During a year in which indexing and other traditional investment strategies faltered, quantitative investing offered a bright spot.
The challenges this year were clear, specifically in: equity markets, with the S&P 500 down about 19% for the year to date; government bonds, with the World Government Bond Index down roughly 17% for the same period; and credit markets, with the Bloomberg Global Aggregate Credit Total Return Index down about 15%.
By contrast, quantitative strategies (as measured by the SG Alternative Risk Premia Index) posted a healthy positive total return of 3.9%, providing both diversification and capital appreciation in a difficult market environment.
Quantitative (or quant) investing uses algorithms to analyze massive amounts of data (such as valuations, quality, liquidity, yields and the speed of price changes) and then systematically makes trades based on this analysis. By definition, this means that trades are grounded in historical data. How, then, will this approach fare in a potentially volatile market with few historical precedents in 2023?
In our view, quant’s strong outperformance in 2022 resulted from a diverse set of catalysts:
- Monetary policy tightening by global central banks led to substantial and durable macro trends that inform quant investors’ “trend-following” strategies.
- With interest rates at different levels across the globe, “carry” strategies allow quant investors to capture the spreads between low and high rates.
- Equity value investing re-emerged as higher rates forced investors to focus more closely on fundamental valuations, increasing the efficiency of the “value” factor.
- Disruptions in valuations related to technological advances surrendered some of their outperformance.
We expect that in the coming year, markets will continue to be driven by macro themes. In 2023, Morgan Stanley anticipates a transition from an environment with generally rising policy rates to one in which inflationary pressure recedes, rate increases end and global growth slows, with GDP growth in developed markets bottoming at 0.2% (annualized) in the third quarter of 2023. Consequently, we expect rates curves to steepen, driving returns for bonds and other fixed income investments, and U.S. equity markets to sell off in the first quarter, reaching levels as low as 3,000 to 3,300 for the S&P 500 before ending the year about flat at 3,900.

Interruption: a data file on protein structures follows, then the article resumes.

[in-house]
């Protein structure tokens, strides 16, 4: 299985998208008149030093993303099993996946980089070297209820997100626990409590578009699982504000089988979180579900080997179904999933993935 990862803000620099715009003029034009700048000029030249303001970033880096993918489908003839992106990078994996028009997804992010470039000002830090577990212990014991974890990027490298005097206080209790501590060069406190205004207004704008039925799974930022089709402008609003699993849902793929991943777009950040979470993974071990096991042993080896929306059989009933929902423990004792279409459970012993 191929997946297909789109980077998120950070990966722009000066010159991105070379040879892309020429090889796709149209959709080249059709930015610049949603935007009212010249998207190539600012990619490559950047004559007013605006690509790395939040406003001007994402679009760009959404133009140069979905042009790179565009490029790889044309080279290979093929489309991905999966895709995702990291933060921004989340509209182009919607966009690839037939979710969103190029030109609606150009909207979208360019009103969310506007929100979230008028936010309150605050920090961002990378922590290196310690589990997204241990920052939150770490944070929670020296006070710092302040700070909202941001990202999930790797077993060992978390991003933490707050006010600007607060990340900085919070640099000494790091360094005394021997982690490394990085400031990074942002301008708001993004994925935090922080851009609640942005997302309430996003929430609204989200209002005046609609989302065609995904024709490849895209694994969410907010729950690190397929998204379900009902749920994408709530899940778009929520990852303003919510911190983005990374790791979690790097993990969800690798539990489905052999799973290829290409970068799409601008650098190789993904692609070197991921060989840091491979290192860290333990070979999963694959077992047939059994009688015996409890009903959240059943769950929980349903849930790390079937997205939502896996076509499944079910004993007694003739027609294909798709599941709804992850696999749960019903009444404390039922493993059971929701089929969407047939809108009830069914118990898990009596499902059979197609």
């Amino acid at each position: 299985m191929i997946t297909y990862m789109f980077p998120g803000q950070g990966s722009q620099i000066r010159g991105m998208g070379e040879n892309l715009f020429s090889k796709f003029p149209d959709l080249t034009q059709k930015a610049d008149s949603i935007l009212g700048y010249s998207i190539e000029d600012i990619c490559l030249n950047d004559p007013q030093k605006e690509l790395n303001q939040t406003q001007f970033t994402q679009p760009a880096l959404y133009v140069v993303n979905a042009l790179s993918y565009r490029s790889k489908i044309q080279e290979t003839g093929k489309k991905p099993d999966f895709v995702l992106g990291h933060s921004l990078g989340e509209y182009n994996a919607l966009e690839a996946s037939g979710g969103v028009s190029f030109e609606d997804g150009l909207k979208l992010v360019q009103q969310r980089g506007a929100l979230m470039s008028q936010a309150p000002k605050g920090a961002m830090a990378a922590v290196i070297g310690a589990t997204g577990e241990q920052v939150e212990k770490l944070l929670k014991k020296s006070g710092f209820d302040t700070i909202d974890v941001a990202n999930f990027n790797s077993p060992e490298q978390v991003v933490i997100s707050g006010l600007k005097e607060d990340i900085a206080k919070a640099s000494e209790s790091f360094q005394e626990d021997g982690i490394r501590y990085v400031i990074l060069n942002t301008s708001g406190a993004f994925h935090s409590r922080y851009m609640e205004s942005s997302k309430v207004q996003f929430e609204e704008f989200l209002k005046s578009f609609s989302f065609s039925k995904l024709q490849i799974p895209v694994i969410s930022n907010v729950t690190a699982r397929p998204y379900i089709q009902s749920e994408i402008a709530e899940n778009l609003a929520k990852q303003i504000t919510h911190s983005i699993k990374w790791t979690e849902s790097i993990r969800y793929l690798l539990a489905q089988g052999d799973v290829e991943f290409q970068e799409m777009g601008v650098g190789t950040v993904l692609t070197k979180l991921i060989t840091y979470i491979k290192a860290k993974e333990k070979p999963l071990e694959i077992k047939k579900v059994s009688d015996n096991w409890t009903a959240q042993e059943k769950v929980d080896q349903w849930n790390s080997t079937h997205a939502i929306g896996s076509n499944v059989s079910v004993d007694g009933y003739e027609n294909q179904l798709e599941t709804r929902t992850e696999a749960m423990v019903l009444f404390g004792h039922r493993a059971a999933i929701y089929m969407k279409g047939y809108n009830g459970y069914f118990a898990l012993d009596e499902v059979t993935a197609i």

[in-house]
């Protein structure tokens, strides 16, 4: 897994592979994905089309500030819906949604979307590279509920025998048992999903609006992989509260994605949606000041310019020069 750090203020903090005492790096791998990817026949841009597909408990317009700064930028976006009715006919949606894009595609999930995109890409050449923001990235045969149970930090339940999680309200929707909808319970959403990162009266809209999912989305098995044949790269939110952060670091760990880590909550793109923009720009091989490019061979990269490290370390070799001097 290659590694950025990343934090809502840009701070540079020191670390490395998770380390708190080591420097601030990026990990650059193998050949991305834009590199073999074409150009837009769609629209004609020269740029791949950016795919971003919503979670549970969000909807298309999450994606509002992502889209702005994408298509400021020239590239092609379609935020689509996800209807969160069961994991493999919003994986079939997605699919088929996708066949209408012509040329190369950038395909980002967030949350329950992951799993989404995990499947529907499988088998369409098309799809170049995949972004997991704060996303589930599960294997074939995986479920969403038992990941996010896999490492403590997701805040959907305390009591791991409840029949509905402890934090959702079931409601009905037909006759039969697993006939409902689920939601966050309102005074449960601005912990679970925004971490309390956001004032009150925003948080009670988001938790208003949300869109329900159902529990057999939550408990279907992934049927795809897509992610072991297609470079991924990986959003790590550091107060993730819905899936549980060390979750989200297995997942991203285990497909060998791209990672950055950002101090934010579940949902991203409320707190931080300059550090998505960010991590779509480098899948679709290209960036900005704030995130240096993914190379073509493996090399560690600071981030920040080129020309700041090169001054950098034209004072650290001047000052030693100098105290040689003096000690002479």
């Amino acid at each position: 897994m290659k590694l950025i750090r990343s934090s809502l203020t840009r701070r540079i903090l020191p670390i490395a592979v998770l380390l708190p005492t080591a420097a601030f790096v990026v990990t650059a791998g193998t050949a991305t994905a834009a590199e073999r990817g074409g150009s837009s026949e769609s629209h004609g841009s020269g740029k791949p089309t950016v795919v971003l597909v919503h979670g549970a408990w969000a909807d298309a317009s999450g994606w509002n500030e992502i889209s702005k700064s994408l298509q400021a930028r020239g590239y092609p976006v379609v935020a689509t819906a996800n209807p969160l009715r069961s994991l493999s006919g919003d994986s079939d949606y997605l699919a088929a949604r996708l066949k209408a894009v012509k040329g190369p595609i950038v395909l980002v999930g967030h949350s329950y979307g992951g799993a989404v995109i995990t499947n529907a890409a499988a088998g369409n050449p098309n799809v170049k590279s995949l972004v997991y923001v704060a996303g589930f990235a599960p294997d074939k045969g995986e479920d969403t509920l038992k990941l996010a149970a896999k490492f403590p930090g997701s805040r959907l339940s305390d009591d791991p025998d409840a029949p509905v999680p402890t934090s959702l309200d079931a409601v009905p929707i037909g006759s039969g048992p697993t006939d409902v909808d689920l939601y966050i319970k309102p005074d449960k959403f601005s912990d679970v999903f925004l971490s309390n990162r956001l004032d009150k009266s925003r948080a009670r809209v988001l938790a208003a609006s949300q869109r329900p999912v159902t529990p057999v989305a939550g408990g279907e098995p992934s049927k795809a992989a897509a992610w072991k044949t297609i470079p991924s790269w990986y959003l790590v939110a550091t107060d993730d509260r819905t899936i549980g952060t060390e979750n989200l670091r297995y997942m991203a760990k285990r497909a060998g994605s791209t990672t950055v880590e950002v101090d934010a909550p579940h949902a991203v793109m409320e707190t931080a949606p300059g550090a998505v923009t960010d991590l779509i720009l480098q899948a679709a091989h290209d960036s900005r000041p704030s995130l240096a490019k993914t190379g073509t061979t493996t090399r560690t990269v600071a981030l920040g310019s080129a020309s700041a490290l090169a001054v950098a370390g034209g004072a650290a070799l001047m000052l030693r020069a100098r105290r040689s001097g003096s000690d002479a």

From a quant perspective, these significant market swings tend to favor short-to-medium-term trend-following strategies. As the differences in central bank policies across the globe persist, “carry” returns could be attractive. Indeed, being long on bonds in regions with high rates may benefit investors as their holdings appreciate when rates eventually normalize. Finally, defensive value investing tends to be well-placed to deliver returns, offsetting the higher cost of capital.
As long as the environment continues to be favorable for value investing, with market volatility remaining high, investors should concentrate on undervalued stocks of high quality—crossing value filters with quality filters, in quant speak. Value-investing benefits extend to fixed-income value strategies as well.
While we anticipate these strategies should be favorable for 2023, they must be executed carefully. Quant investing requires a balanced portfolio construction that diversifies across different types of quantitative strategies to reap the benefits of this data-driven approach.